Jayson is a maker of stringed instruments, whose work has been featured on the cover and in the pages of various guitar magazines, won various industry awards, and can be found on some of the biggest stages around the world. Jayson is a native son of Bend Oregon, one of the last babies delivered in the old Catholic hospital “on the hill”. A product of his environment, he grew up biking, fishing and canoeing along the Deschutes River gaining appreciation of the natural environment from his father who was the Naturalist at the Sunriver resort. As a teen, he discovered a love of making things with his hands and left high school at an early age to pursue knowledge of manufacturing techniques to apply to his love of crafting bicycles components and frames. As a student of mechanical engineering at Colorado State University, he was introduced to woodworking for the first time in 1994 and fell instantly in love with the medium. His thesis project for a course on wood bending was a carved top two point mandolin, his first musical instrument. Returning to Central Oregon, he discovered that Breedlove Guitars was actively manufacturing guitars in the area. He entered into a traditional 3 year apprenticeship under Kim Breedlove which turned into a 15 year engagement with the company. Jayson worked his way through various positions within the company before becoming production manager and a lead product developer in 2004. In 2006, he co-founded the Luthier Program at Sisters High School with woodshop instructor Tony Cosby. To date, over 300 guitars have been built through the program, with a 98% completion rate. He continues to actively volunteer-instruct and donates materials and resources the program annually.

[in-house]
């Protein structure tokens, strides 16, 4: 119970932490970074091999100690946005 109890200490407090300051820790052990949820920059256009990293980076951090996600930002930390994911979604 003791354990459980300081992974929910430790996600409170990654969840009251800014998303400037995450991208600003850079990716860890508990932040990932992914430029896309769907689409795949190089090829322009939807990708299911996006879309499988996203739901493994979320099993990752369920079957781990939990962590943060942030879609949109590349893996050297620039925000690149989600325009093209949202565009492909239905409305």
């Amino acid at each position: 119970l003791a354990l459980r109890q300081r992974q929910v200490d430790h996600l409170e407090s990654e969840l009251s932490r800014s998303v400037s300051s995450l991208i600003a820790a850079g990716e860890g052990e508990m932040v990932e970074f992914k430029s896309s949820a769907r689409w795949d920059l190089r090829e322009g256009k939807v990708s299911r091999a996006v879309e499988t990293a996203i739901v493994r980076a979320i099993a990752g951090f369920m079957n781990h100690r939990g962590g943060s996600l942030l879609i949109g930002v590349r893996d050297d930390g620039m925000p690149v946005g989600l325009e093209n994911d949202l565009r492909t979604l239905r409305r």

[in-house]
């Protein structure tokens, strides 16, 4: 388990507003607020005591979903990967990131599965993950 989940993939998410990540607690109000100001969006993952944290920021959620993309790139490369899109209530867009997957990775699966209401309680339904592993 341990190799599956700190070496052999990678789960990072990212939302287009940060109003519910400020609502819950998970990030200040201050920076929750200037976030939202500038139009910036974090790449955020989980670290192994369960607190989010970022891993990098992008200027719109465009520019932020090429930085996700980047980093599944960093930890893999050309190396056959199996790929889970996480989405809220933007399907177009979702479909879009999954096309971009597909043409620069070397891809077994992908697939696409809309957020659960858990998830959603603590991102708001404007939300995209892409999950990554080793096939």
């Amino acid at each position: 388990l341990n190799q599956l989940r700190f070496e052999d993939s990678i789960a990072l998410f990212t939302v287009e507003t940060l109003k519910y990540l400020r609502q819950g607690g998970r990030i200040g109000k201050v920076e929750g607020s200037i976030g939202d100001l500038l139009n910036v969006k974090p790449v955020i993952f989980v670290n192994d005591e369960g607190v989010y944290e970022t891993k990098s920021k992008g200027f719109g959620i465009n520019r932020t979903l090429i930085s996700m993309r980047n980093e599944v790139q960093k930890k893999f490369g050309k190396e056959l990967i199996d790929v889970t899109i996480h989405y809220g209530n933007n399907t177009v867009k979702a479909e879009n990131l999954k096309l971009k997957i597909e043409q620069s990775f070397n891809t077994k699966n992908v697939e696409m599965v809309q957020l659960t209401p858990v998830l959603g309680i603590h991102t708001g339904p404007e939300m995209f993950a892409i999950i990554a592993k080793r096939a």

Jayson founded Bowerman Guitars in 2010 and focuses his skills on making custom acoustic stringed instruments of many types for performing artists and aspiring musicians. His work with Breedlove Guitars has twice been lauded as “Best in Show” by the NAMM industry association, as well “Acoustic Guitar of the Year” in 2015 for his most recent major label project named the “Oregon Series”. That design continues to be a top seller, and is credited with introducing players worldwide to Oregon Myrtlewood as an instrument wood of choice, featuring a design similar to many of the guitars built at the Sisters High School.